In fact if we impose our rules and traditions on others then we fall into the trap of the servant who treats his slave differently to the way his master treats him. God gives us freedom to worship in the way we want and not how God wants. Freedom is our gift and it is what we must give to others.
The solution to differences of practice and even belief then is not to stop talking but to talk in such a way that all are seen to honour God if what they do they do with sincerity and conviction. This is what St Paul says v 5-6 of Romans.
I think there is a useful image to help us grasp this Biblical truth that our revelation of God and how we worship God is always limited to an extent .. it comes in the form of a story often told on Indian sub-continent where religious pluralism is well-established. It is the story of the blind men and the elephant and goes something like this:
‘Six blind men were asked by their King to determine what sort of thing an elephant was by feeling parts of the elephant’s body. An elephant was brought into the room and standing in a row each blind man steps forward to feel the beast in front of them. The blind man who feels a leg says the elephant is like a pillar, a strong and sturdy column of the sort to hold up a temple roof ; the one who feels the tail says the elephant is like a rope, perhaps best used to hold back the curtains of an entrance; the one who feels the trunk says the elephant is like a tree branch, strong but pliable; the one who feels the ear says the elephant is like a hand fan, such as an attendant would use to cool the King; the one who feels the body says the elephant is like a wall, unyielding and vast; the one who feels the tusk says the elephant is like a solid pipe, or like the horn used to call people to prayer each morning. The king explains to them ‘you are all quite right but the reason every one of you is telling it differently is because each one of you has touched a different part of a very large beast. The elephant has all the features you mentioned but none of them exclusively.’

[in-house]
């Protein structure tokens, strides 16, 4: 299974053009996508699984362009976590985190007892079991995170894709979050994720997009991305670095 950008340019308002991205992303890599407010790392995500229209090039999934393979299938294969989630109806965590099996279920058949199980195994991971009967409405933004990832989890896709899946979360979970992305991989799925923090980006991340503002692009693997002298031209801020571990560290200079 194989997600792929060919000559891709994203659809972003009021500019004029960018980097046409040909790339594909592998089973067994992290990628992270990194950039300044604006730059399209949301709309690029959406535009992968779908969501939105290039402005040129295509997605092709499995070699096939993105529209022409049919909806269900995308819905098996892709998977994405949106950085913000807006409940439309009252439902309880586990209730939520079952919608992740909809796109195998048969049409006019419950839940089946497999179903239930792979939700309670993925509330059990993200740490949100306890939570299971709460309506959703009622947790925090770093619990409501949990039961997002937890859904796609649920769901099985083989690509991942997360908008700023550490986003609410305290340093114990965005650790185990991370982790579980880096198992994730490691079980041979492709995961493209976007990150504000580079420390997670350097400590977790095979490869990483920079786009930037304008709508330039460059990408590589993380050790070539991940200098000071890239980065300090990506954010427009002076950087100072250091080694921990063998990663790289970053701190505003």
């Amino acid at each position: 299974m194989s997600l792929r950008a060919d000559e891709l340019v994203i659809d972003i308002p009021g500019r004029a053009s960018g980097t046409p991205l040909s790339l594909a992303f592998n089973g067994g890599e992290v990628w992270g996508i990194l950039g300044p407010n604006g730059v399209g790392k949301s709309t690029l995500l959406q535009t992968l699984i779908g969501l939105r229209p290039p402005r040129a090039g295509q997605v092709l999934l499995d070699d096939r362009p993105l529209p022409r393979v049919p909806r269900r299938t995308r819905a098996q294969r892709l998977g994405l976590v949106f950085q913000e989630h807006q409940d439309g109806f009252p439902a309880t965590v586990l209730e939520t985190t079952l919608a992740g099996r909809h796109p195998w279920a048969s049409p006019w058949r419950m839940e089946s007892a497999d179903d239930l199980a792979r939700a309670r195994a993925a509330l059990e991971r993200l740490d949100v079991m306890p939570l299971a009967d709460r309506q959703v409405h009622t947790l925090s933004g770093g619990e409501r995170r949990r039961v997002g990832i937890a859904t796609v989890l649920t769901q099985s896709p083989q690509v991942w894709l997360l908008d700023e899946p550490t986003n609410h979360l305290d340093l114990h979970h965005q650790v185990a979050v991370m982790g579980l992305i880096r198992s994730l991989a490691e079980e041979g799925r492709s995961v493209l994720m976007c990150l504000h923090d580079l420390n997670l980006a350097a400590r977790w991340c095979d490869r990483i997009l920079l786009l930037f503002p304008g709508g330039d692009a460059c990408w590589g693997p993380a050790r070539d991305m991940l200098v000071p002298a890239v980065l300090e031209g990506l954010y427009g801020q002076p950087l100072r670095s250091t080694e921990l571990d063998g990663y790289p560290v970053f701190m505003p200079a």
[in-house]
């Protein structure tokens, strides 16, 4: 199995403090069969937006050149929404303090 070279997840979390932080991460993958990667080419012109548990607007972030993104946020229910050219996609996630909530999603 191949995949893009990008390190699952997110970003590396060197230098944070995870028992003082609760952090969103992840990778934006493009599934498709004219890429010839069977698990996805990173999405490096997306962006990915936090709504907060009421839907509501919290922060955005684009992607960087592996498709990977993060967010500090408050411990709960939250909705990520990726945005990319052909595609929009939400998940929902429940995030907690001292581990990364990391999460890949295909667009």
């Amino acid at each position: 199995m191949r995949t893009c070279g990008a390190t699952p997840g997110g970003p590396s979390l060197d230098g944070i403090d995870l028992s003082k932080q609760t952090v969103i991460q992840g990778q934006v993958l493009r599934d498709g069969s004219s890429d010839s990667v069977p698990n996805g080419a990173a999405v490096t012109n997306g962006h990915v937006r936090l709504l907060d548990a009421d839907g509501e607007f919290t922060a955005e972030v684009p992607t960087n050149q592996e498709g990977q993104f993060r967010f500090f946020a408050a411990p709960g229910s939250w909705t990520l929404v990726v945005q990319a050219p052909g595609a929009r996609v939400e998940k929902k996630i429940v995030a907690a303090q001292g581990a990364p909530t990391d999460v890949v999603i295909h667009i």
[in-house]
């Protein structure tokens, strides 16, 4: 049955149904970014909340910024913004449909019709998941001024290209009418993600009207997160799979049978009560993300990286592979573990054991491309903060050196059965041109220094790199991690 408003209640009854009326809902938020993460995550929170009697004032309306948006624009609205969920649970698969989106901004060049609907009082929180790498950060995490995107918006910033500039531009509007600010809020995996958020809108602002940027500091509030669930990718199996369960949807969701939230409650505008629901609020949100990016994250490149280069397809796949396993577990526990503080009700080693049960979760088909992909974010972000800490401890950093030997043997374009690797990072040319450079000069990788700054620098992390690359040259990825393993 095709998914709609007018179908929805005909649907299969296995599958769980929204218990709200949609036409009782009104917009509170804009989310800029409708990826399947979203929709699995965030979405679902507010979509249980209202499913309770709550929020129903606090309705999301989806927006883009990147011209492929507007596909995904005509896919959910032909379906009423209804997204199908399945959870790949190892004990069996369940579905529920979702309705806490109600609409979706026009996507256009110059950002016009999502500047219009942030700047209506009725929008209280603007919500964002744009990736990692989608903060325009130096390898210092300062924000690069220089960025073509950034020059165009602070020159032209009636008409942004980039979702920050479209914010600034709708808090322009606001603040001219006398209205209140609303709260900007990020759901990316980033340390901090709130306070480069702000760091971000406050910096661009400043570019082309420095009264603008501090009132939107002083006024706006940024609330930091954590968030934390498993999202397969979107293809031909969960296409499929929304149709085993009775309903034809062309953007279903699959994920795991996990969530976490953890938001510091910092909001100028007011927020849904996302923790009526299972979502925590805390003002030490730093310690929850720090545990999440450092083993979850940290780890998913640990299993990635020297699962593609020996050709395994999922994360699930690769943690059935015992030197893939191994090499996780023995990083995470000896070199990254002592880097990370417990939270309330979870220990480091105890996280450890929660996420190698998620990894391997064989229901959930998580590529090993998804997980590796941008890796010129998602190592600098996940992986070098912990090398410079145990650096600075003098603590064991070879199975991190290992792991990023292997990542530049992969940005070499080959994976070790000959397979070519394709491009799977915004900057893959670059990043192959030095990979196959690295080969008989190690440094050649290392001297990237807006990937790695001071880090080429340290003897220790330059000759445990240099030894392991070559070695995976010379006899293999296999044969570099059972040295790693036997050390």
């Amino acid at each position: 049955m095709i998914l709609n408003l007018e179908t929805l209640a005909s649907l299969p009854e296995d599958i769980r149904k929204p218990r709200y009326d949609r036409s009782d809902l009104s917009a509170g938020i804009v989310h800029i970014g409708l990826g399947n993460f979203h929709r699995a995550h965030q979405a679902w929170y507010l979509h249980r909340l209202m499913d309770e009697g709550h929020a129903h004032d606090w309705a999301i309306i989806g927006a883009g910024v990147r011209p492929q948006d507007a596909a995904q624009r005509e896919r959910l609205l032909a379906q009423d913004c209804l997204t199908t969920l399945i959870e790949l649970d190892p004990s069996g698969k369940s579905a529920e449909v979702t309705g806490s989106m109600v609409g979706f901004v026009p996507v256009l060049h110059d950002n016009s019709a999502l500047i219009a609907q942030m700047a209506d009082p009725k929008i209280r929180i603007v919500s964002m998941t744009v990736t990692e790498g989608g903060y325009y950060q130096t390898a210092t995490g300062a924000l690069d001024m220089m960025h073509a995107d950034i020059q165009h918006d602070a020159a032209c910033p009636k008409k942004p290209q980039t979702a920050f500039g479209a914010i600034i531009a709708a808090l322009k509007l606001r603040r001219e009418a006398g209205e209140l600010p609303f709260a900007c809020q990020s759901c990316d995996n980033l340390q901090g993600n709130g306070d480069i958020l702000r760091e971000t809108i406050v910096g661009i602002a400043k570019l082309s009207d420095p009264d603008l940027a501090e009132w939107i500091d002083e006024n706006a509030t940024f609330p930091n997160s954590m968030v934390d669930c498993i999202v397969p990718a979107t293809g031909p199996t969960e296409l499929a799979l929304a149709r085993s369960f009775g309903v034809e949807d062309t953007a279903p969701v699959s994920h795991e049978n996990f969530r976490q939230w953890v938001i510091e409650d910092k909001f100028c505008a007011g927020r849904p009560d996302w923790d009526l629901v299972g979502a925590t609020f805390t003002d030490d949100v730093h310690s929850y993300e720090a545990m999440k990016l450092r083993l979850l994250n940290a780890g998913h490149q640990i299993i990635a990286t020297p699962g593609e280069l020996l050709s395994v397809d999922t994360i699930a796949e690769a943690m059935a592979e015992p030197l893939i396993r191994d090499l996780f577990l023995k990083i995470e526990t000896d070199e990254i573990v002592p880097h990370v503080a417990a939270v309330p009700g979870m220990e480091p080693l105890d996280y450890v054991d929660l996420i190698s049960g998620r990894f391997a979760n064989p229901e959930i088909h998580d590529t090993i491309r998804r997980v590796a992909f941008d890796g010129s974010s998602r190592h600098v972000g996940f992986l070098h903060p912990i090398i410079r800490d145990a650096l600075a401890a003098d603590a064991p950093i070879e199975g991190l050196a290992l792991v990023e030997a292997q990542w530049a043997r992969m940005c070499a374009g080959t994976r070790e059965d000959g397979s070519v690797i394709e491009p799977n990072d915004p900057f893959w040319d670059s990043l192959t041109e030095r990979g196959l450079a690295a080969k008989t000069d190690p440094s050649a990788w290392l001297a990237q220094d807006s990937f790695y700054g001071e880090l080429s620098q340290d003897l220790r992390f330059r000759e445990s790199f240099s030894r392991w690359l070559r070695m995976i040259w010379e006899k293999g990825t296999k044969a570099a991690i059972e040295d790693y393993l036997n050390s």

In a sense I think this image reminds us of why St Paul and Jesus call us to be tolerant with one another in how we understand and worship God. We all have our own experience of God and so we respond in different ways to that revelation. Perhaps Jesus is like the King the one who sees and knows the truth in its entirety and who calls us to talk about and put together the pieces of what we experience and see of God in the world. In order to do this we must talk and share, we must embrace and forgive, we must respect and tolerate so that as each of us share our piece of knowledge we all come to know the whole picture a little better.
To be church we must not stop talking about our differences but rather talk and then be nice to each other as we each express our faith in different ways. Let us continue to talk and be nice to each other so we can see God amongst our difference. And I don’t mean just nice to each other here but nice to our brothers and sisters in different traditions so that we .. like the people in the bar .. can enjoy one another’s company and not lose all that we have in common at the expense of things we do differently.